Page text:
A new 20mph speed which will cost the Welsh Government £4.5billion has been described as “insane” by a cabinet minister.
The new scheme, which first minister Mark Drakeford insists will save lives and reduce noise pollution, will see the speed limit on 7,700 miles of road go from 30mph to 20mph.
Wales became the first nation in Great Britain to lower its speed limits in urban areas last year.
But leader of the House of Commons, Penny Mordaunt said the Welsh government "have ignored the public" and are "pushing ahead with this scheme despite huge opposition".
First minister Mark Drakeford insists the new scheme will save lives and reduce noise pollution
“This is absolutely insane, even by the standards of Labour’s Welsh government," she said.
“They have ignored businesses and they have ignored the public. They are pushing ahead with this scheme despite huge opposition and I think the latest estimate is it will cost the Welsh economy £4.5billion.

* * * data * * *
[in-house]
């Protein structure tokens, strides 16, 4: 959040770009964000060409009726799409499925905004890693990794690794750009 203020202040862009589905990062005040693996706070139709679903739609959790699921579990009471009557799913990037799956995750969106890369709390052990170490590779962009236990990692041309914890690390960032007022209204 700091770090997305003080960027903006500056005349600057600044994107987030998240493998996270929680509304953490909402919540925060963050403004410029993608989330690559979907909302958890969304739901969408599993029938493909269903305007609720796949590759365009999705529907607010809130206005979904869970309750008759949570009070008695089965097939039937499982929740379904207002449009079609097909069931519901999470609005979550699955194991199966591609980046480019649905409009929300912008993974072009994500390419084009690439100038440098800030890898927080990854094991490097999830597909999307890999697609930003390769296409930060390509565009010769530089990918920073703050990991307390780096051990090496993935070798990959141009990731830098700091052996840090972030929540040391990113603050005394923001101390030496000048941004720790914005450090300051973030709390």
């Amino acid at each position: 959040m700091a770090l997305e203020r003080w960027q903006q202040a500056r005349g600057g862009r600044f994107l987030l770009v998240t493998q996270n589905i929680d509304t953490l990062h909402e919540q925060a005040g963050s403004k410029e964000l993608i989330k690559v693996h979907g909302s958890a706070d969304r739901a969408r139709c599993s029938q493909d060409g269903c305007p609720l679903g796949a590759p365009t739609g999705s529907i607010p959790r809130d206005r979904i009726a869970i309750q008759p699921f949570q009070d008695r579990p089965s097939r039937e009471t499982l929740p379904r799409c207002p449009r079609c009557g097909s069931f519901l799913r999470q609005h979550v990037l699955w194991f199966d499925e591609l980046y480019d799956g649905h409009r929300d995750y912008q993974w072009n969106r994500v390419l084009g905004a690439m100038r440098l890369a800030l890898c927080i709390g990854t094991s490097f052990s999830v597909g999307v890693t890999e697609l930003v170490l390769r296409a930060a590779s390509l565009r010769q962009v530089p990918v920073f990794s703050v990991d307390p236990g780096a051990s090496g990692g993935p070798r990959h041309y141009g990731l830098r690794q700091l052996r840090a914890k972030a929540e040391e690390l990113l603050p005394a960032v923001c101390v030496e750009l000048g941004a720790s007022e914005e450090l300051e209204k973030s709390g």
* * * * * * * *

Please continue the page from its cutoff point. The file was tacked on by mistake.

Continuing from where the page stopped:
“More disturbingly, it is going to increase individuals’ fuel bills considerably and actually be harmful to the environment.”
She added: “There are circumstances where of course 20mph speed limits are a good idea but having them as the default for many roads is crazy.
"Instead of punishing motorists, Labour should be focusing on fixing public transport, in particular the trains.”
The move has been welcomed by road safety campaigners, with the Royal Society for the Prevention of Accidents suggesting that pedestrians are 40 per cent less likely to die when hit by a car travelling at 20mph.
However, the decision has also sparked protests with drivers tying red ribbons to their vehicles in reference to the Locomotive Act of 1865, which was known as the Red Flag Act.
The legislation brought in the world’s first speed limits of 4mph in rural areas and 2mph in towns and required a person waving a red flag to walk in front of vehicles hauling multiple vehicles.
The move has been welcomed by road safety campaigners, with the Royal Society for the Prevention of Accidents suggesting that pedestrians are 40 per cent less likely to die when hit by a car travelling at 20mph
Despite on an attempt to overturn the decision by the Conservative Welsh opposition, Drakeford said people would need time to get used to it.
He said: “Once it’s bedded in I think people will look back and ask themselves why it was we were prepared to tolerate traffic going at excessive speeds in urban areas.
“It’s a small contribution to make, five minutes, isn’t it? When you know that what you are doing . . . will be keeping other people from losing their lives."